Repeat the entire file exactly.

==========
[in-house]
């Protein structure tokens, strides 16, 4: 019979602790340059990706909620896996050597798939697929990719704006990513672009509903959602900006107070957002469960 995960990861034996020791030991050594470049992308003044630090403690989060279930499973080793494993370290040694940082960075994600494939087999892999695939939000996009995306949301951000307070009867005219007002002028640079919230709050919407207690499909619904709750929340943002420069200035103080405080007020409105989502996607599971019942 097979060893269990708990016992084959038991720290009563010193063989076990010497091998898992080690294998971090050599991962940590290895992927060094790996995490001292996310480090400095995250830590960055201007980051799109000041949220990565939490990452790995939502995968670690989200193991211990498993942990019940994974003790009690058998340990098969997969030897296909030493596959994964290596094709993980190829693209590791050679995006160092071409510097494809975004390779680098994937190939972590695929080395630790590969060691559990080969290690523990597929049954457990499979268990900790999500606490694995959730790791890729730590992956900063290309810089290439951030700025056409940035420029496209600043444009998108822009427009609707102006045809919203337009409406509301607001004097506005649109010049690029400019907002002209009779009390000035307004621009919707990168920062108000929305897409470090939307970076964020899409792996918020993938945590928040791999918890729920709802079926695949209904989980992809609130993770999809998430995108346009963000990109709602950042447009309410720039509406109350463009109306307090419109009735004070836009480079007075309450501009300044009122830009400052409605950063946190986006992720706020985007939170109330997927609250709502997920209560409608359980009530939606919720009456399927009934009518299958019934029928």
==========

[in-house]
């Protein structure tokens, strides 16, 4: 019979602790340059990706909620896996050597798939697929990719704006990513672009509903959602900006107070957002469960 995960990861034996020791030991050594470049992308003044630090403690989060279930499973080793494993370290040694940082960075994600494939087999892999695939939000996009995306949301951000307070009867005219007002002028640079919230709050919407207690499909619904709750929340943002420069200035103080405080007020409105989502996607599971019942 097979060893269990708990016992084959038991720290009563010193063989076990010497091998898992080690294998971090050599991962940590290895992927060094790996995490001292996310480090400095995250830590960055201007980051799109000041949220990565939490990452790995939502995968670690989200193991211990498993942990019940994974003790009690058998340990098969997969030897296909030493596959994964290596094709993980190829693209590791050679995006160092071409510097494809975004390779680098994937190939972590695929080395630790590969060691559990080969290690523990597929049954457990499979268990900790999500606490694995959730790791890729730590992956900063290309810089290439951030700025056409940035420029496209600043444009998108822009427009609707102006045809919203337009409406509301607001004097506005649109010049690029400019907002002209009779009390000035307004621009919707990168920062108000929305897409470090939307970076964020899409792996918020993938945590928040791999918890729920709802079926695949209904989980992809609130993770999809998430995108346009963000990109709602950042447009309410720039509406109350463009109306307090419109009735004070836009480079007075309450501009300044009122830009400052409605950063946190986006992720706020985007939170109330997927609250709502997920209560409608359980009530939606919720009456399927009934009518299958019934029928």